Dreams of Peace & Freedom is a moving song cycle offering an intimate insight into the birth of modern human rights in Europe. The story is told in words taken from the personal letters, speeches and autobiography of David Maxwell Fyfe, intertwoven with musical settings of Rupert Brooke and James Logie Robertson - poetry that inspired him.
Conceived and directed by Tom Blackmore, with original music by Sue Casson, this is a timely and thought-provoking reminder of an era-defining movement.
Premiered at the Edinburgh Festival Fringe 2014, the show toured as a pop-up production through the spring of 2015, and returned to mark the 70th anniversary of IMT Nuremberg.
No 5 in The Fringe Review 2014 Top 20 Music Show picks Three Weeks Editor's Pick Week 2
Musicaltalk 'One of the most beautiful things I've ever heard...sublime'
'An appropriate piece to be at the fringe on 100th anniversary of the start of the First World War and serves as a reminder of the hardships fought and the rights that were fought for'
'I am not a human rights activist, I am a storyteller who feels lucky to have been handed this story to tell. However, it is striking how the subject of human rights is bathed in silence, the bleak silence of those whose material interests will be undermined by the freedom of others, and the uneasy shuffling silence of those who believe that keeping their heads down will prevent the worst of the savaging of our rights. History teaches that keeping quiet never works.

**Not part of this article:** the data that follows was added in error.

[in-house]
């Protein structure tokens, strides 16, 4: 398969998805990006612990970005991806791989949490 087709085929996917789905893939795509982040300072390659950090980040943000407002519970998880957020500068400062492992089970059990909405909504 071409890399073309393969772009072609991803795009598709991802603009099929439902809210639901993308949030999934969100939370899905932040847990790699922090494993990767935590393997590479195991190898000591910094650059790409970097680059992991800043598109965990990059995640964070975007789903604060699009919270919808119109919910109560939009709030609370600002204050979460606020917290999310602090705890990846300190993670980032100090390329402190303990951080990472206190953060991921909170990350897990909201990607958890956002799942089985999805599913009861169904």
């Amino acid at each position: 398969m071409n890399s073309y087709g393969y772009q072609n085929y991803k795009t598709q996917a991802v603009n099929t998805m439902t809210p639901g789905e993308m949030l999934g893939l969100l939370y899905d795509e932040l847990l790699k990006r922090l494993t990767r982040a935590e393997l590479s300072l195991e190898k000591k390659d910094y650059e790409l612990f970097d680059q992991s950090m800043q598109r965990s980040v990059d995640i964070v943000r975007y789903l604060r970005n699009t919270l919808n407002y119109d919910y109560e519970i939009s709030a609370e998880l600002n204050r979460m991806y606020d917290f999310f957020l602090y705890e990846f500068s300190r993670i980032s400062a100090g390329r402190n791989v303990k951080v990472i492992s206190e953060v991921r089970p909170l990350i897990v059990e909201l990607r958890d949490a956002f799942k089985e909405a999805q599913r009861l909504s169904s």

So we are making a little gentle noise.'
Read Three Weeks interview with Tom Blackmore
about the project here
' lyrical piano and ...exquisite singing...
Sue Casson's compositions are
delicate and uplifting'
You can hear the score of Dreams of Peace & Freedom sung in pop-up performance by clicking on any of the tracks below.
T H E L A W I S A L I V I N G T H I N G
'A secular hymn for humanity' Musicaltalk
'The melodies are well constructed and communicate a level of intrigue and satisfaction at the developing structure of the Convention on Human Rights....(they) are played well by composer and pianist
Sue Casson and sung beautifully by the group'
'A timely intervention in the debate on human rights'